Soon, those with living memories of North Platte’s World War II Canteen will be gone.
For now, a few remain — in Nebraska and far beyond.
Some watched family members volunteer at the Canteen, then grew up to join them. Others were among the 6 million visitors who carried the taste of homemade food, their servers’ free smiles and the name of North Platte across three continents.
The Telegraph is honored to share three more of their stories today, a week before we re-present our archival real-time Canteen coverage in our new book “Canteen: As It Happened.”
These three reached out to us over the last year. Even after 75 years, something reminded them of North Platte and what they experienced in our town’s long-gone Union Pacific Depot.
And, like so many since Christmas Day 1941, they felt compelled to share.
Clayton Sparks, 96
For many decades, Canteen customers would tell in letters or return visits how overseas service members would brighten up at the mention of North Platte and the Canteen.
It still happens. Clayton Sparks witnessed it.
The retired farmer spends summers on the Perkins County farm northwest of Elsie where he has lived since 1958. Winters find him in Harrison, Arkansas, which he left in May 2012 on an “honor flight” to the National World War II Memorial in Washington, D.C.
He had someone ask veterans to raise their hands if they had been to or heard of the Canteen. “I had 30 to 40%” who did, he said.
A high school senior when Pearl Harbor happened, Clayton was anxious to join the fight. But the older of Ira and Margaret Sparks’ two sons received a farm deferment instead.
He found wintertime work at Omaha’s Swift & Co. meatpacking plant. Then he was ordered in early 1944 to either stay on the farm or be drafted. He had waited long enough anyway.
“I went to the draft board and volunteered for induction,” he said.
Clayton married Elsie High School sweetheart Mary Jean Schumacher Feb. 20, just before shipping out. Her parents were living in North Platte, so she lived with them and volunteered at the Canteen, she said.
His mother did, too, traveling the 55 miles from Elsie with American Legion Auxiliary members. Like folks in other Canteen Honor Roll towns, “they would stockpile their (sugar) rations, put them together, to make things” and pool their gasoline rations for the trip.
Clayton, who volunteered for paratrooper service, came home on a week’s leave in summer 1944. “I came into North Platte in the middle of the night on Sunday, so the Canteen wasn’t open,” he said. “But when I went back, that’s when I got to go through the Canteen and load up.”
Mary took him to the U.P. depot, where Clayton bought a half-fare train ticket back to Fort Benning in Georgia. Then he went into the Canteen room.
“I stood out when they found out I was from Elsie. I was considered the hometown boy,” he recalled. “They gave me an extra-large shoebox just full of stuff. There were quite a few hard-boiled eggs in there.” He shared them with sailors who stopped at the Canteen that day.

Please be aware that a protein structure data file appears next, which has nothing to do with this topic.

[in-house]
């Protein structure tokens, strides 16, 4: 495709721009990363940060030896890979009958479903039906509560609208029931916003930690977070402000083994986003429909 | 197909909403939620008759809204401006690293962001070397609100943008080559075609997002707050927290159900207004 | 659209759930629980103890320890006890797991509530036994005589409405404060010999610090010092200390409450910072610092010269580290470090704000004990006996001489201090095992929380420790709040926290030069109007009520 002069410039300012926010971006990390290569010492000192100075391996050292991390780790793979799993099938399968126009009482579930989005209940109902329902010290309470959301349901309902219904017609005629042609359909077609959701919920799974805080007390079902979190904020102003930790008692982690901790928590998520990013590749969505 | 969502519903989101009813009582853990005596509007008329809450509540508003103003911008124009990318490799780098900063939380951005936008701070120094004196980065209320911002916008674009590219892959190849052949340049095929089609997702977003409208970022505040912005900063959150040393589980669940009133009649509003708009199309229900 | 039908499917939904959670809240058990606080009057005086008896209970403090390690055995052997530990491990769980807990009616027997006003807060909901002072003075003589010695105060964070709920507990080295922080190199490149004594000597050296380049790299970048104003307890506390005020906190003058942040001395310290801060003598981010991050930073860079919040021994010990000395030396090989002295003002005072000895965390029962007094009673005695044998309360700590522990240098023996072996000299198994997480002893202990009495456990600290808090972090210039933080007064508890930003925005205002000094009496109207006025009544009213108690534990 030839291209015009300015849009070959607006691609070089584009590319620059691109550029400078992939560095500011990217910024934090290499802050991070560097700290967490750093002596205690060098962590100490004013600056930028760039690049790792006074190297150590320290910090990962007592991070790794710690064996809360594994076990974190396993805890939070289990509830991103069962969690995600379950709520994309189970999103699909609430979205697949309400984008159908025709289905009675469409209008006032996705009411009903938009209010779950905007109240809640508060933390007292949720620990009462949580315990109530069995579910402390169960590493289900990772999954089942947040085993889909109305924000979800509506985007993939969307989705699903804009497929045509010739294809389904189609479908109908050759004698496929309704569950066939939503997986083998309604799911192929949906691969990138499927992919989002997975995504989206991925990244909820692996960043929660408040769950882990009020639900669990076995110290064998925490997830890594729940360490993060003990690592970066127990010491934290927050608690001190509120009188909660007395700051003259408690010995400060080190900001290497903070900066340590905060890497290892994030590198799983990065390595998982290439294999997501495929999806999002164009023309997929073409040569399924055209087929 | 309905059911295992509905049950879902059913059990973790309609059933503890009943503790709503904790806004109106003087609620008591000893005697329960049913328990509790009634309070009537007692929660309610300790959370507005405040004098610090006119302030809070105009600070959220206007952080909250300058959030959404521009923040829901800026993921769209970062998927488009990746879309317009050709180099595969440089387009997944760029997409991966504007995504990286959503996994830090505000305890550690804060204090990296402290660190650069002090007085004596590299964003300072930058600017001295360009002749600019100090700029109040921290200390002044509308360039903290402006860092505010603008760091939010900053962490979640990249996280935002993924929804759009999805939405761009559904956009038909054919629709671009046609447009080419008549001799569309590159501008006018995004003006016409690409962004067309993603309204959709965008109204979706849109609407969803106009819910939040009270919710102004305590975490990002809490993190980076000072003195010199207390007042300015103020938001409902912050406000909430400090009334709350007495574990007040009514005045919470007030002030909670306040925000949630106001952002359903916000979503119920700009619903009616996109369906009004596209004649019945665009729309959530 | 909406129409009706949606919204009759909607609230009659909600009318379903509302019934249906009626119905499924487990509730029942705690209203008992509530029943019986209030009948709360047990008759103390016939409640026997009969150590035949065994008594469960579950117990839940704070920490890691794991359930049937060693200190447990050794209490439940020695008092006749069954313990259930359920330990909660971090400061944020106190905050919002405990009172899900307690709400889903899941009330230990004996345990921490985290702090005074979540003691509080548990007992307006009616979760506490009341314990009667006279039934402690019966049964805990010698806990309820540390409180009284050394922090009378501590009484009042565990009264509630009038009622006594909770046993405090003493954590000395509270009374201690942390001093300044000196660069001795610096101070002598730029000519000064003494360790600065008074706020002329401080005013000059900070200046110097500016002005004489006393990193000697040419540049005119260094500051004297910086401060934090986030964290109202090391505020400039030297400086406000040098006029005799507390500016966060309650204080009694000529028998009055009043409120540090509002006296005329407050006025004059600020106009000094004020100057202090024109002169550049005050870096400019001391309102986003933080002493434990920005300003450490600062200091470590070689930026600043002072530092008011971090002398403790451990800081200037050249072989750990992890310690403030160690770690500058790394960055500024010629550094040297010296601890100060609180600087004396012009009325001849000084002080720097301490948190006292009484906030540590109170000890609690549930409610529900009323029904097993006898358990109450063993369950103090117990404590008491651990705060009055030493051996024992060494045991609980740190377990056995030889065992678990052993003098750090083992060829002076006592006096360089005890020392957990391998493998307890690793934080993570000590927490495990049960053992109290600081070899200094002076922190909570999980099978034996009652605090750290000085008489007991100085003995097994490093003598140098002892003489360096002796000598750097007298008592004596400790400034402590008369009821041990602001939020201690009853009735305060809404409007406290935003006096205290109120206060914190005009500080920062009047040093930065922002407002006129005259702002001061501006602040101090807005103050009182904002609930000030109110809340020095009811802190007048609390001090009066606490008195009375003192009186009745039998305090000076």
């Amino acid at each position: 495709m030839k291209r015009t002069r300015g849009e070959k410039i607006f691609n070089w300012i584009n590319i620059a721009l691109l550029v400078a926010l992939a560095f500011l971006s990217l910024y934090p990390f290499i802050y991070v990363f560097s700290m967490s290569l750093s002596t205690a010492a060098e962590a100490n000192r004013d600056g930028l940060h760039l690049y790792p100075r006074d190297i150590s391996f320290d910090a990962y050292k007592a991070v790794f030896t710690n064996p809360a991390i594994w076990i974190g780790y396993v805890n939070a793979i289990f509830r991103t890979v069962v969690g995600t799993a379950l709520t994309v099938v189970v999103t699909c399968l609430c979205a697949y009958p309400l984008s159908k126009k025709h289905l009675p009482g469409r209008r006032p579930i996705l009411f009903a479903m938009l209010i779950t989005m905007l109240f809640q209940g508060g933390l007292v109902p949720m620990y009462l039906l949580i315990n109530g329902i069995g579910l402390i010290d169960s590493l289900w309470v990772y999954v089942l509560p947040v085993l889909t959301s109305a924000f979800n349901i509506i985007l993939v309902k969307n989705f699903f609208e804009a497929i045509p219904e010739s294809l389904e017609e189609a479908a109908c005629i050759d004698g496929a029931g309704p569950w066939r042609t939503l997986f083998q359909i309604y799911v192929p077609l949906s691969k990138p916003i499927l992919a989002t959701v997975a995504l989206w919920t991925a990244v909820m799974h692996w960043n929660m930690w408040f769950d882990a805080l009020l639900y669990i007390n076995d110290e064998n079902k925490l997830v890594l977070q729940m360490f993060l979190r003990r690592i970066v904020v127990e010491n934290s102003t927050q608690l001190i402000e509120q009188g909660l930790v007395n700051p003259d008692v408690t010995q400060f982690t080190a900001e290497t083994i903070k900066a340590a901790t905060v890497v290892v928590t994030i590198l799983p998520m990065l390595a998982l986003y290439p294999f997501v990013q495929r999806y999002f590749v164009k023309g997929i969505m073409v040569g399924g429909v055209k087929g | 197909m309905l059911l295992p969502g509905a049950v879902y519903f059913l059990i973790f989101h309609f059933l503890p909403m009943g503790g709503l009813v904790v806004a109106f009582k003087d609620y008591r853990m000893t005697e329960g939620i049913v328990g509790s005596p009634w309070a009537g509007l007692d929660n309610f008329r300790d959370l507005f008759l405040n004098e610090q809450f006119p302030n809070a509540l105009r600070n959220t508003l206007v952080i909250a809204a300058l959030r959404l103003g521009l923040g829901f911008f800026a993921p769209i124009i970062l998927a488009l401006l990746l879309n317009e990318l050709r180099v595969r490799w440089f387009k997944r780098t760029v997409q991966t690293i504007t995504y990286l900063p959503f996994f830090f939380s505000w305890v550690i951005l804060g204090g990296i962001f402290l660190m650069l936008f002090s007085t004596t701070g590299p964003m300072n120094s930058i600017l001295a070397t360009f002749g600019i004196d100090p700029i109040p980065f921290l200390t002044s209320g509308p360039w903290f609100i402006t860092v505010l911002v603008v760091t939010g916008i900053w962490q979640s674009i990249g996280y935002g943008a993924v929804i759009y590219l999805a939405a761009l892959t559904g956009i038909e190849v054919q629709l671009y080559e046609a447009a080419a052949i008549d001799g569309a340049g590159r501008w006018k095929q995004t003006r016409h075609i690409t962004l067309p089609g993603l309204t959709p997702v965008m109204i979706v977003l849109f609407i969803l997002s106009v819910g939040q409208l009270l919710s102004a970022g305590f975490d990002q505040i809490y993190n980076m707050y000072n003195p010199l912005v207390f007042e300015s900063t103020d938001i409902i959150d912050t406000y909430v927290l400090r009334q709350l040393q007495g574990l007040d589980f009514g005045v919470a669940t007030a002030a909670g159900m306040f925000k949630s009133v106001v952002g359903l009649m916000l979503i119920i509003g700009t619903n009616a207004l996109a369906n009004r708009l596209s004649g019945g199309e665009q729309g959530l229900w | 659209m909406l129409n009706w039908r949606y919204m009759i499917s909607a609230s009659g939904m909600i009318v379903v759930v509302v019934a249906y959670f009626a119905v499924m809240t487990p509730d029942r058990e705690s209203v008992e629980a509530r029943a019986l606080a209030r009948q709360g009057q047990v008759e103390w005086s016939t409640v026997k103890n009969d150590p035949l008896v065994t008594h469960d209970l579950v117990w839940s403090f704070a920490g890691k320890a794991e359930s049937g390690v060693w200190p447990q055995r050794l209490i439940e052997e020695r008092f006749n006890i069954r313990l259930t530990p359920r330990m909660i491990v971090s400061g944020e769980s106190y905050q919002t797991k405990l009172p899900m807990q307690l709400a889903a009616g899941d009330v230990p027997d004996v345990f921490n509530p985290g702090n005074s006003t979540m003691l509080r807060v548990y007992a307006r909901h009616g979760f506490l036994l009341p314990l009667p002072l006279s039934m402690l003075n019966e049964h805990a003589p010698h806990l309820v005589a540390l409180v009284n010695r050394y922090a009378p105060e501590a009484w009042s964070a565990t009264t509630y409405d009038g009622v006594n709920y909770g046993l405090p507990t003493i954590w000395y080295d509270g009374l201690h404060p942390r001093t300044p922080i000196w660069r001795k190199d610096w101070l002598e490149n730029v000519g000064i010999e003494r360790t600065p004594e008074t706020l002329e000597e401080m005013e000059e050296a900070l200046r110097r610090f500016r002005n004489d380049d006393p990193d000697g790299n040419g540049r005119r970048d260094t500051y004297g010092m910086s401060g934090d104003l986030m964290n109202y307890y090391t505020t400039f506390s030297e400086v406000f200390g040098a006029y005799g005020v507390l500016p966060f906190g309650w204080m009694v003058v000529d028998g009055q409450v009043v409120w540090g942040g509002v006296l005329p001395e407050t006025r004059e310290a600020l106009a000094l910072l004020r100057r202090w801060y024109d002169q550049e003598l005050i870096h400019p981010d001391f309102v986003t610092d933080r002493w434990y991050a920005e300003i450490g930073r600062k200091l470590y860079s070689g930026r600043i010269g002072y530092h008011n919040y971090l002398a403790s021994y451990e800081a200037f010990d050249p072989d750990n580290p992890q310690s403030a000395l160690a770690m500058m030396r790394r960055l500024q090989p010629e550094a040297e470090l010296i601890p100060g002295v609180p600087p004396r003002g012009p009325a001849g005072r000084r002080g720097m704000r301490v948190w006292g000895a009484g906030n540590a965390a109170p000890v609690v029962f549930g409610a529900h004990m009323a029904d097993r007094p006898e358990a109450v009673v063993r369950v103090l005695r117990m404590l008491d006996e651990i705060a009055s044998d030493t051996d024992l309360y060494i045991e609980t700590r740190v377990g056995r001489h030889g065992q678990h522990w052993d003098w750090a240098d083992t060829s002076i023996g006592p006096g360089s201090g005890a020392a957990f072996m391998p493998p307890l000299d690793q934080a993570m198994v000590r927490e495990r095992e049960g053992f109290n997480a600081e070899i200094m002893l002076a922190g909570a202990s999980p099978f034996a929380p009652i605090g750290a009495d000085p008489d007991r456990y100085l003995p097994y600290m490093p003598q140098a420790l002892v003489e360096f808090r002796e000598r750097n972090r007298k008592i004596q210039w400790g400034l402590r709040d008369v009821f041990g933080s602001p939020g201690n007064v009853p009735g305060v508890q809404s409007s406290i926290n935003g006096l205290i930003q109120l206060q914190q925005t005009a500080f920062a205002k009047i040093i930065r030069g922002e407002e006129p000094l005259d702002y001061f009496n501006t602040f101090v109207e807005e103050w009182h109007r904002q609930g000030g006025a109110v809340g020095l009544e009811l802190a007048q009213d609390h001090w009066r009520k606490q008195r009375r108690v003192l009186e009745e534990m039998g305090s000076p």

Back in Georgia, Clayton was ordered to accompany part of the 11th Airborne Division to the Philippines to take part in Gen. Douglas MacArthur’s liberation of the islands.
He and his comrades were split between two troop trains, both bound for San Francisco. They wouldn’t be allowed to get off. One train would go through North Platte; the other through the southern states.
He couldn’t tell his wife which one he’d be on. When the northern train stopped in North Platte, Mary Sparks asked an 11th Airborne member leaning out the window if her husband was there.
“A fellow said, ‘I know him. He went the southern route,’” Clayton recalled.
Clayton and his mates landed on Sibuyan Island in late 1944. Luzon, the main island, lay just to the north.
On Feb. 3, 1945, Clayton jumped with 11th Airborne elements onto Tagaytay Ridge, south of Manila, intending to cut off Japanese forces retreating toward the Philippine capital.
Enemy resistance was fierce, but “we’d start taking them prisoner and run them out of ammunition,” Clayton said. “They weren’t too hard (to capture). They were beat down.”
After V-J Day on Sept. 2, 1945, Clayton was stationed at Manila’s Clark Field. He didn’t return to Elsie until Thanksgiving 1946.
He took up farming again with Mary, who died in 2002. They had three children, but a son died as a small boy and a teenaged daughter died from leukemia.
Clayton has four grandchildren and several great-grandchildren through surviving son Terry, who lives near Cheyenne, Wyoming.
When he learned last winter that The Telegraph was assembling a Canteen book, he sent a note about his wife and mother being Canteen volunteers, his own unusual visit and his regret at the U.P. Depot’s 1973 demolition.
“That old depot was big. And (its) marble floors — man, it was nice,” he said earlier this month. “And, of course, the military personnel were all over in there. But how they could compile that much food to give everybody something ...”